This, it will be said, is high praise, but it is fully borne out by the volumes before us. The subjects are as important as the style is correct; and it would not be ^in easy task to select an author who is more calculated to convince the judgment—subdue the affections—and influence the conduct of his readers.

The first volume is introduced with a neat portrait of the author, and an ac

count of his life and writings, extending to nearly forty pages. Our readers will not expect us to say much on this part of the volume: for though this Review is not written by the Editor of the work, praise might be accounted the flattery of a friend, and it shall therefore be left to speak for itself.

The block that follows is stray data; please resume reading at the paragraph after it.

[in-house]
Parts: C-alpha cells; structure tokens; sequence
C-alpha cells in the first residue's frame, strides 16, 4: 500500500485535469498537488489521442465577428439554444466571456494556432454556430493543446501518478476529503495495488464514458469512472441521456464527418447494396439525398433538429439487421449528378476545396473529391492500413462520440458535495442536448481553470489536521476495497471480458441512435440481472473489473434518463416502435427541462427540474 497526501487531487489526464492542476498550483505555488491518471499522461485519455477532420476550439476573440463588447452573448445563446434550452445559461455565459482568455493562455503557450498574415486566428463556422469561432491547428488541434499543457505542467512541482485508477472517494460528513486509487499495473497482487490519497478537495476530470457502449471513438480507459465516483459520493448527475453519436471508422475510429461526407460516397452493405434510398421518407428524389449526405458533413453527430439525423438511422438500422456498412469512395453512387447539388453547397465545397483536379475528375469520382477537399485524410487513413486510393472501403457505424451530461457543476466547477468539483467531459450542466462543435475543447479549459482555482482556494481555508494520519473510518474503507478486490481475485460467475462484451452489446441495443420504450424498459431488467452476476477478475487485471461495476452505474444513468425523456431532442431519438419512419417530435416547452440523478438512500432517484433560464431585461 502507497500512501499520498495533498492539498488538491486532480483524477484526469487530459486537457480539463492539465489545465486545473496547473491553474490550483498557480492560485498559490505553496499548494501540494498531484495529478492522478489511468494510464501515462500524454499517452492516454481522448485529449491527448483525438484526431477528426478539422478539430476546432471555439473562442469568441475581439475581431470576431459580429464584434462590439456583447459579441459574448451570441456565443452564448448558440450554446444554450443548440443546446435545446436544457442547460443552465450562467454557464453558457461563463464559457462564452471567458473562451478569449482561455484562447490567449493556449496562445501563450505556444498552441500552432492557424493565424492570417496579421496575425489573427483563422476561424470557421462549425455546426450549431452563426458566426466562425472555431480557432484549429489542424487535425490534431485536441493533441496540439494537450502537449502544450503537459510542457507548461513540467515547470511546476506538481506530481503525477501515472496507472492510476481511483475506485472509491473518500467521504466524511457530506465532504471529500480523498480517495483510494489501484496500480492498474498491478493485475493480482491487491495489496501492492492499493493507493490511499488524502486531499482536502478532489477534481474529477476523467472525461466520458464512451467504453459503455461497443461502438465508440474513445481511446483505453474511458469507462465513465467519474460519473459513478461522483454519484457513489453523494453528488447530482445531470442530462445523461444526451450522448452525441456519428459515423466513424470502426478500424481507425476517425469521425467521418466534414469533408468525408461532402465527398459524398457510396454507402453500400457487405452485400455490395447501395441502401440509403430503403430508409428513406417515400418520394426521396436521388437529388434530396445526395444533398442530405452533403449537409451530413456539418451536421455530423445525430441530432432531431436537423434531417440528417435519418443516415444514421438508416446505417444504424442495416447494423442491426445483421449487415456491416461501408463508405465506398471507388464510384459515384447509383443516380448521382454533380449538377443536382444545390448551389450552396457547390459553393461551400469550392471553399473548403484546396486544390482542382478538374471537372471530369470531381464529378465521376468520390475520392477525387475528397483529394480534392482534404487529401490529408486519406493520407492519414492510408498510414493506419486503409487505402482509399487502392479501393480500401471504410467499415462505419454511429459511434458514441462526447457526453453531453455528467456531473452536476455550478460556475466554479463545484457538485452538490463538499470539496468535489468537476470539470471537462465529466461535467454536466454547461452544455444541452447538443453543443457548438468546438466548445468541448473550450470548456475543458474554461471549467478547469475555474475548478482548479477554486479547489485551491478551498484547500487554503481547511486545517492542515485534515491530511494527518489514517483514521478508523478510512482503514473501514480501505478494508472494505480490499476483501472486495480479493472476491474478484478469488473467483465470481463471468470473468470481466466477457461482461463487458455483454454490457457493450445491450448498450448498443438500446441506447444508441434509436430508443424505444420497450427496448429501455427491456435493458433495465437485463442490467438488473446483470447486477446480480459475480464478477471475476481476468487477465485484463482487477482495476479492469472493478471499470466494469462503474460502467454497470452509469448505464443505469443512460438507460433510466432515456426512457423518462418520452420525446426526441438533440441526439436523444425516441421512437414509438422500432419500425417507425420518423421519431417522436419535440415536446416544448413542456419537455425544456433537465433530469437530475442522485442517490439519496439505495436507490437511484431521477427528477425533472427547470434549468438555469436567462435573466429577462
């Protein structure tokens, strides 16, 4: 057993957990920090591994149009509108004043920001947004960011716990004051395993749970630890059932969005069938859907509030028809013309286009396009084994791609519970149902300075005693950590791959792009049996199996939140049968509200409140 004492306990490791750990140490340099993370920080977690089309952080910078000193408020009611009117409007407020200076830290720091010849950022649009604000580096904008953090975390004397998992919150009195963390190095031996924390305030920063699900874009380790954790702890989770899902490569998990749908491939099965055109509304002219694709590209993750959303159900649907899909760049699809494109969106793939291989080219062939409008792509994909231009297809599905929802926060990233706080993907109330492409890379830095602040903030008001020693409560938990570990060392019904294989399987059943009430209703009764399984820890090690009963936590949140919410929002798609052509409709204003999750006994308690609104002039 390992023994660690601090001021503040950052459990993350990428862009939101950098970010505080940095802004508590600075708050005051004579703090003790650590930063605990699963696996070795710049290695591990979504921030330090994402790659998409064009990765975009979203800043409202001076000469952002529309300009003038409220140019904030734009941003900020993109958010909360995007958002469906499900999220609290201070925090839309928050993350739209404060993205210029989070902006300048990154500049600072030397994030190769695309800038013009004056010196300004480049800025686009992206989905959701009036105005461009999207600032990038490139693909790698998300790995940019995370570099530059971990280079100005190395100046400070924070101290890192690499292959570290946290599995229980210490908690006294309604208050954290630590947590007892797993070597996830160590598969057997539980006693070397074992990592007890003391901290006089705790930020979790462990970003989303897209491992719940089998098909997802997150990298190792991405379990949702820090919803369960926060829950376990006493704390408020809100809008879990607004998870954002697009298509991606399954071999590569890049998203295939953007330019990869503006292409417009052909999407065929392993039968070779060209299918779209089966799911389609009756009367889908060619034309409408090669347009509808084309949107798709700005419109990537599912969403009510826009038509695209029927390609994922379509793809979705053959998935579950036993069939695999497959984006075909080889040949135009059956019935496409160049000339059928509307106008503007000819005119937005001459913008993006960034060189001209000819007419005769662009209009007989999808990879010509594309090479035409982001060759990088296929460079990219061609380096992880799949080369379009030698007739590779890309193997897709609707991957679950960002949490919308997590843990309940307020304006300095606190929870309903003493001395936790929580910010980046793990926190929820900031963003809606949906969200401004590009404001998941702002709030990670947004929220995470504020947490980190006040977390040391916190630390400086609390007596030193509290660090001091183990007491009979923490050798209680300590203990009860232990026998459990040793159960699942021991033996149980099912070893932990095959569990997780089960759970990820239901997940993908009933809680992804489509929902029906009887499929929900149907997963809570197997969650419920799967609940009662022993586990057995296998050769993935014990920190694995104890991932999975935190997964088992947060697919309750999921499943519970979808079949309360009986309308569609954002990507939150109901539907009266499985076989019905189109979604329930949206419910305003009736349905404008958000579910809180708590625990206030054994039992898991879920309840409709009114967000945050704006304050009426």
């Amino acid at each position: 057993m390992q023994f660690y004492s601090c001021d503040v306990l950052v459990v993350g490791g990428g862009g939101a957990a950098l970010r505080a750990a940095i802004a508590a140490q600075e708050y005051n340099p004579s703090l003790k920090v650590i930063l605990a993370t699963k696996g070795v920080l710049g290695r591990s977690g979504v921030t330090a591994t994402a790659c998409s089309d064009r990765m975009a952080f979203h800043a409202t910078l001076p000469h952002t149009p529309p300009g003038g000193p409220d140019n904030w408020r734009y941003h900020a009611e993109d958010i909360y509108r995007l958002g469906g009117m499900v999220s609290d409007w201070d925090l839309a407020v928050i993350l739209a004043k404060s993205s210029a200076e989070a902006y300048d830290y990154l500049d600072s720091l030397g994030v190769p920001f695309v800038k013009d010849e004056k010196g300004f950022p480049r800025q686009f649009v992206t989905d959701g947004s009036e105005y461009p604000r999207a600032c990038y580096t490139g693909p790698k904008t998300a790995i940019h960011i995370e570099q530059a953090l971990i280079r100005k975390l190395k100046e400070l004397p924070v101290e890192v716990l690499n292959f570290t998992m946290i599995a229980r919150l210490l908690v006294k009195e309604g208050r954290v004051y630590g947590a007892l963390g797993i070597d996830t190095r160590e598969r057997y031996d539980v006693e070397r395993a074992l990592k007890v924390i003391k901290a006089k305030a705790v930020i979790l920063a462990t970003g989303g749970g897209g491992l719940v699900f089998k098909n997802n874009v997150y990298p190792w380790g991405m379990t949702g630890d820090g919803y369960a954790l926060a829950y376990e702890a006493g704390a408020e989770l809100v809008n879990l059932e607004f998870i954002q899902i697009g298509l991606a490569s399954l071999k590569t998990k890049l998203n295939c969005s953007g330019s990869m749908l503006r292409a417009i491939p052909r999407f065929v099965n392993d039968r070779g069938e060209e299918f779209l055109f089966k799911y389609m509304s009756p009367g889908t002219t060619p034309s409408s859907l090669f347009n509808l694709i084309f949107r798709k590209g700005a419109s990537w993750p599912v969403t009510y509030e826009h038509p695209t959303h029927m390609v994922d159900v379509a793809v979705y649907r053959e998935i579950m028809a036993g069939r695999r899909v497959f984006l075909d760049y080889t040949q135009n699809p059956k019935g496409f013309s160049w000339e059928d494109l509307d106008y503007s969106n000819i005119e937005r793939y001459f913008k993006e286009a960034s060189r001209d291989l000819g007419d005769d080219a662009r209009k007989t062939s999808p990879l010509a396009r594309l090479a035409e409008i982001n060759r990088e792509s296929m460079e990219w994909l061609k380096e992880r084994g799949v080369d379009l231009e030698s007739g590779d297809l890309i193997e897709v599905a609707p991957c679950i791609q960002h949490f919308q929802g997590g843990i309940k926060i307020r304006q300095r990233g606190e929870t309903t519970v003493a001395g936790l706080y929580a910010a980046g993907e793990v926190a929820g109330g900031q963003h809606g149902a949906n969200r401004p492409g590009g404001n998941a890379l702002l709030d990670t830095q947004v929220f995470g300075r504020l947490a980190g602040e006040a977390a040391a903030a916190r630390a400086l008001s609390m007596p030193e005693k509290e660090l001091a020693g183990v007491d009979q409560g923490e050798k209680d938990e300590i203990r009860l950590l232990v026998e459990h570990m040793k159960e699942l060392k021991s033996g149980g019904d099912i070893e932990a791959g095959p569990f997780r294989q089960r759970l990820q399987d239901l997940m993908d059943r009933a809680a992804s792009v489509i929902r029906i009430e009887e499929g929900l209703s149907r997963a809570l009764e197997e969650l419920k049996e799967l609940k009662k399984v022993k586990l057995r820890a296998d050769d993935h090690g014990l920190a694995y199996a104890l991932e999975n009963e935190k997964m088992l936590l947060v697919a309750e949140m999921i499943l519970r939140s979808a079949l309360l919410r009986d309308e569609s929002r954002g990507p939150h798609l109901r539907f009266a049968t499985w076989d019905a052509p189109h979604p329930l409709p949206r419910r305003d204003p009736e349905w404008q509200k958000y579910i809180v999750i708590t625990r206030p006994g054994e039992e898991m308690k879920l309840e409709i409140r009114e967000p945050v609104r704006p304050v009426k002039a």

The Memoir is succeeded by the Doctor's seventeen Discourses on Personal Retigion. The subjects and texts on which they are founded we will subjoin.—The Nature of Religion, 1 Cor. iv. 20.—The Reality of Religion, 2 Tim. iii.5.—TheSamenessof Religion, 1 Cor. xii. 13.—The Importance of Religion, Luke x. 42.—The Difficulties attending Religion, Matt. xvi. 24.—The Difficulties of Religion surmounted, Matt. xi. SO.— The Pleasantness of Religion, Prov. iii. 17.—The Fruits of Religion, Rom. vi. 22.—The Divine Origin of Religion, James iii. 17.—Christ the grand Medium of Religion, Eph. ii. 10.—The Means of Improvement in Religion, 2 -Pet. iii. 18.—Improvement in Religion the Fruit of Divine Influence, Hos. xiv. 5. —The Use of Religion in a Time of Affliction, Psalm xlvi. 10.—Perseverance in Religion the Christian's Duty, Judges viii. 4. — Religion an abiding Principle, Phil, k 6.—The Use of Religion in Death, Psalm xxiii. 4.—The Final Consummation of Religion in Heaven, Rom. vi. 22.